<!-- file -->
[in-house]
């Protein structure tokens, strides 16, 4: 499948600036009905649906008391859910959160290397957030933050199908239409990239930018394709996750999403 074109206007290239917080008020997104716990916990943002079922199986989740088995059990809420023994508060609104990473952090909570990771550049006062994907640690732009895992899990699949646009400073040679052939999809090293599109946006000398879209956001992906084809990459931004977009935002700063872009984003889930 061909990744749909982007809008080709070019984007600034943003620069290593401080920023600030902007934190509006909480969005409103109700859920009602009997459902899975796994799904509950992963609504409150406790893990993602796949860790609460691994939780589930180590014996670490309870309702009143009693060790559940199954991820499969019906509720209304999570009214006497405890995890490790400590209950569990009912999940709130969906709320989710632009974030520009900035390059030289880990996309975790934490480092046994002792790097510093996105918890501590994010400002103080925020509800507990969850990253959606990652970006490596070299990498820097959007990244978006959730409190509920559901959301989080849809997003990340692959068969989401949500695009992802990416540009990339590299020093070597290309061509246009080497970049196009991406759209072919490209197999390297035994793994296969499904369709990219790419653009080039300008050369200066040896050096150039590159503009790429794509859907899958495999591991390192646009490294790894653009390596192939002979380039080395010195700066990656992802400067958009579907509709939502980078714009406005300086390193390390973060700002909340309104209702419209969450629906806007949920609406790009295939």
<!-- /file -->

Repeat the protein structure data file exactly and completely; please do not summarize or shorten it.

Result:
[in-house]
């Protein structure tokens, strides 16, 4: 499948600036009905649906008391859910959160290397957030933050199908239409990239930018394709996750999403 074109206007290239917080008020997104716990916990943002079922199986989740088995059990809420023994508060609104990473952090909570990771550049006062994907640690732009895992899990699949646009400073040679052939999809090293599109946006000398879209956001992906084809990459931004977009935002700063872009984003889930 061909990744749909982007809008080709070019984007600034943003620069290593401080920023600030902007934190509006909480969005409103109700859920009602009997459902899975796994799904509950992963609504409150406790893990993602796949860790609460691994939780589930180590014996670490309870309702009143009693060790559940199954991820499969019906509720209304999570009214006497405890995890490790400590209950569990009912999940709130969906709320989710632009974030520009900035390059030289880990996309975790934490480092046994002792790097510093996105918890501590994010400002103080925020509800507990969850990253959606990652970006490596070299990498820097959007990244978006959730409190509920559901959301989080849809997003990340692959068969989401949500695009992802990416540009990339590299020093070597290309061509246009080497970049196009991406759209072919490209197999390297035994793994296969499904369709990219790419653009080039300008050369200066040896050096150039590159503009790429794509859907899958495999591991390192646009490294790894653009390596192939002979380039080395010195700066990656992802400067958009579907509709939502980078714009406005300086390193390390973060700002909340309104209702419209969450629906806007949920609406790009295939």